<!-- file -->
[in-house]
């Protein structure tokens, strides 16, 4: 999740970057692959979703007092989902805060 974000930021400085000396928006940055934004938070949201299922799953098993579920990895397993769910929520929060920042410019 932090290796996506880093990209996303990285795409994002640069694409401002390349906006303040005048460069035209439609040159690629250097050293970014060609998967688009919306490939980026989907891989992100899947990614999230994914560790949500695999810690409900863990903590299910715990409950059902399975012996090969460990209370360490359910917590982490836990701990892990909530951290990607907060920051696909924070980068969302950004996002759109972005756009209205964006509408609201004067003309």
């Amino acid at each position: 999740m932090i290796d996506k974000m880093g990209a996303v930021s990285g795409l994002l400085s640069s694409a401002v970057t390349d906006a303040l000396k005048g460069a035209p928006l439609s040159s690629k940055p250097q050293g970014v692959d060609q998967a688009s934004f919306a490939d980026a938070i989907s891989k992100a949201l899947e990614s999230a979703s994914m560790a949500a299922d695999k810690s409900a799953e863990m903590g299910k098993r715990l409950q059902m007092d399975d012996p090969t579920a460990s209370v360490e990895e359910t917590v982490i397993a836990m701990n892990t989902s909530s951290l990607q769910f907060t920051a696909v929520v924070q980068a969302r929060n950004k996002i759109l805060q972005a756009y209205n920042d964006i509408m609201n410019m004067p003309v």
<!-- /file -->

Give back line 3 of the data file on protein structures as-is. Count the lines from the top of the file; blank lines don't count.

């Amino acid at each position: 999740m932090i290796d996506k974000m880093g990209a996303v930021s990285g795409l994002l400085s640069s694409a401002v970057t390349d906006a303040l000396k005048g460069a035209p928006l439609s040159s690629k940055p250097q050293g970014v692959d060609q998967a688009s934004f919306a490939d980026a938070i989907s891989k992100a949201l899947e990614s999230a979703s994914m560790a949500a299922d695999k810690s409900a799953e863990m903590g299910k098993r715990l409950q059902m007092d399975d012996p090969t579920a460990s209370v360490e990895e359910t917590v982490i397993a836990m701990n892990t989902s909530s951290l990607q769910f907060t920051a696909v929520v924070q980068a969302r929060n950004k996002i759109l805060q972005a756009y209205n920042d964006i509408m609201n410019m004067p003309v």